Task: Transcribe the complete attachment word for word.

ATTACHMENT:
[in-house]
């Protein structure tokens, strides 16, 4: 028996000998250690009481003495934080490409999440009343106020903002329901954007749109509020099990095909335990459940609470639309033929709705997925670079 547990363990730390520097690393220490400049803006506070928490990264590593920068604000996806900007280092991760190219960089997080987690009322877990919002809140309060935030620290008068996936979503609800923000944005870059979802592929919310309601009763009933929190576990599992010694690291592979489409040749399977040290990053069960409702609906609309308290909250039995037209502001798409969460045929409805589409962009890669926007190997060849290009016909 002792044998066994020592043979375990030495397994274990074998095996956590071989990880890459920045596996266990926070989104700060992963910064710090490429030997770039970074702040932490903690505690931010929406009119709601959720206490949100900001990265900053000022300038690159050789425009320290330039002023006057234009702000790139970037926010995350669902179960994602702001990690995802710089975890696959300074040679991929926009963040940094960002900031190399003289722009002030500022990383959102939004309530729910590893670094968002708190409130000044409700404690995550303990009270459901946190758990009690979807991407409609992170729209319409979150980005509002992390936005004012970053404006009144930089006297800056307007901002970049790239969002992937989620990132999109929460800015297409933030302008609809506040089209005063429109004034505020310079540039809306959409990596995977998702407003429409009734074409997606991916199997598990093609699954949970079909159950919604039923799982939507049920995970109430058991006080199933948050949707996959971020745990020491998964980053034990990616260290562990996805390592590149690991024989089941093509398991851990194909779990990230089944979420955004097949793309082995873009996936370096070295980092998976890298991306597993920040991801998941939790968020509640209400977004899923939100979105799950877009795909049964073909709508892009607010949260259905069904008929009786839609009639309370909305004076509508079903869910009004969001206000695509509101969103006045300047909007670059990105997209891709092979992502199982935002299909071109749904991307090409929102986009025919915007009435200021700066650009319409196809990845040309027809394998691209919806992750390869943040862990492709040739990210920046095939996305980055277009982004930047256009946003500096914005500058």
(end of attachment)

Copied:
[in-house]
């Protein structure tokens, strides 16, 4: 028996000998250690009481003495934080490409999440009343106020903002329901954007749109509020099990095909335990459940609470639309033929709705997925670079 547990363990730390520097690393220490400049803006506070928490990264590593920068604000996806900007280092991760190219960089997080987690009322877990919002809140309060935030620290008068996936979503609800923000944005870059979802592929919310309601009763009933929190576990599992010694690291592979489409040749399977040290990053069960409702609906609309308290909250039995037209502001798409969460045929409805589409962009890669926007190997060849290009016909 002792044998066994020592043979375990030495397994274990074998095996956590071989990880890459920045596996266990926070989104700060992963910064710090490429030997770039970074702040932490903690505690931010929406009119709601959720206490949100900001990265900053000022300038690159050789425009320290330039002023006057234009702000790139970037926010995350669902179960994602702001990690995802710089975890696959300074040679991929926009963040940094960002900031190399003289722009002030500022990383959102939004309530729910590893670094968002708190409130000044409700404690995550303990009270459901946190758990009690979807991407409609992170729209319409979150980005509002992390936005004012970053404006009144930089006297800056307007901002970049790239969002992937989620990132999109929460800015297409933030302008609809506040089209005063429109004034505020310079540039809306959409990596995977998702407003429409009734074409997606991916199997598990093609699954949970079909159950919604039923799982939507049920995970109430058991006080199933948050949707996959971020745990020491998964980053034990990616260290562990996805390592590149690991024989089941093509398991851990194909779990990230089944979420955004097949793309082995873009996936370096070295980092998976890298991306597993920040991801998941939790968020509640209400977004899923939100979105799950877009795909049964073909709508892009607010949260259905069904008929009786839609009639309370909305004076509508079903869910009004969001206000695509509101969103006045300047909007670059990105997209891709092979992502199982935002299909071109749904991307090409929102986009025919915007009435200021700066650009319409196809990845040309027809394998691209919806992750390869943040862990492709040739990210920046095939996305980055277009982004930047256009946003500096914005500058």